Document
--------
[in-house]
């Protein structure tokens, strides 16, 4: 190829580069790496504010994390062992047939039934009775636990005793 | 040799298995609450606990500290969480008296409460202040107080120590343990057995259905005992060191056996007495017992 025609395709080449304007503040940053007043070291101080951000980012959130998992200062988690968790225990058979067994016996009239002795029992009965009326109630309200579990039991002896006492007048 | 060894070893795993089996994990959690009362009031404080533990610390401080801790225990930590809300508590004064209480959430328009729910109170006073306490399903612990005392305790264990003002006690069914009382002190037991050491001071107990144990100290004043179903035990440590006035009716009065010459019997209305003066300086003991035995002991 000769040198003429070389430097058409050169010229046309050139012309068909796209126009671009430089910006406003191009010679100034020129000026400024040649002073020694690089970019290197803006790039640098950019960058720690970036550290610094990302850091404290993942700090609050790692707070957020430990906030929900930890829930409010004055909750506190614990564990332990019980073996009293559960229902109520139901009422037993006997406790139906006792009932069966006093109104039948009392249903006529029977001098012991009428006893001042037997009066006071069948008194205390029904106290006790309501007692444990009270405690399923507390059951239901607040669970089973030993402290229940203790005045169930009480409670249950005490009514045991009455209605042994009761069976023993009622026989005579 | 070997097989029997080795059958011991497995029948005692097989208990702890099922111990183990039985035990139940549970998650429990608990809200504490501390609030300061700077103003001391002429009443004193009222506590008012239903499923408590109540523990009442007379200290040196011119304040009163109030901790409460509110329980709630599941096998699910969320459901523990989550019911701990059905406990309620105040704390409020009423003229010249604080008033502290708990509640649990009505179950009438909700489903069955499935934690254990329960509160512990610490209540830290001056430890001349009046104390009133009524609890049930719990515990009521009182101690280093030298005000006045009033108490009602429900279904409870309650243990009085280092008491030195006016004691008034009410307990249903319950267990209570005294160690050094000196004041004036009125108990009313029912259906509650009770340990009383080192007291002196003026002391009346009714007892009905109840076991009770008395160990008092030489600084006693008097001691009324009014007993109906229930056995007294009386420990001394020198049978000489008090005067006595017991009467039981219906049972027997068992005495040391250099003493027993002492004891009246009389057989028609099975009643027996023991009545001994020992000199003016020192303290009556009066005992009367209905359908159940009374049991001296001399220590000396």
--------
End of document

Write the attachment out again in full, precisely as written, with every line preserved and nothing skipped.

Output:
[in-house]
């Protein structure tokens, strides 16, 4: 190829580069790496504010994390062992047939039934009775636990005793 | 040799298995609450606990500290969480008296409460202040107080120590343990057995259905005992060191056996007495017992 025609395709080449304007503040940053007043070291101080951000980012959130998992200062988690968790225990058979067994016996009239002795029992009965009326109630309200579990039991002896006492007048 | 060894070893795993089996994990959690009362009031404080533990610390401080801790225990930590809300508590004064209480959430328009729910109170006073306490399903612990005392305790264990003002006690069914009382002190037991050491001071107990144990100290004043179903035990440590006035009716009065010459019997209305003066300086003991035995002991 000769040198003429070389430097058409050169010229046309050139012309068909796209126009671009430089910006406003191009010679100034020129000026400024040649002073020694690089970019290197803006790039640098950019960058720690970036550290610094990302850091404290993942700090609050790692707070957020430990906030929900930890829930409010004055909750506190614990564990332990019980073996009293559960229902109520139901009422037993006997406790139906006792009932069966006093109104039948009392249903006529029977001098012991009428006893001042037997009066006071069948008194205390029904106290006790309501007692444990009270405690399923507390059951239901607040669970089973030993402290229940203790005045169930009480409670249950005490009514045991009455209605042994009761069976023993009622026989005579 | 070997097989029997080795059958011991497995029948005692097989208990702890099922111990183990039985035990139940549970998650429990608990809200504490501390609030300061700077103003001391002429009443004193009222506590008012239903499923408590109540523990009442007379200290040196011119304040009163109030901790409460509110329980709630599941096998699910969320459901523990989550019911701990059905406990309620105040704390409020009423003229010249604080008033502290708990509640649990009505179950009438909700489903069955499935934690254990329960509160512990610490209540830290001056430890001349009046104390009133009524609890049930719990515990009521009182101690280093030298005000006045009033108490009602429900279904409870309650243990009085280092008491030195006016004691008034009410307990249903319950267990209570005294160690050094000196004041004036009125108990009313029912259906509650009770340990009383080192007291002196003026002391009346009714007892009905109840076991009770008395160990008092030489600084006693008097001691009324009014007993109906229930056995007294009386420990001394020198049978000489008090005067006595017991009467039981219906049972027997068992005495040391250099003493027993002492004891009246009389057989028609099975009643027996023991009545001994020992000199003016020192303290009556009066005992009367209905359908159940009374049991001296001399220590000396």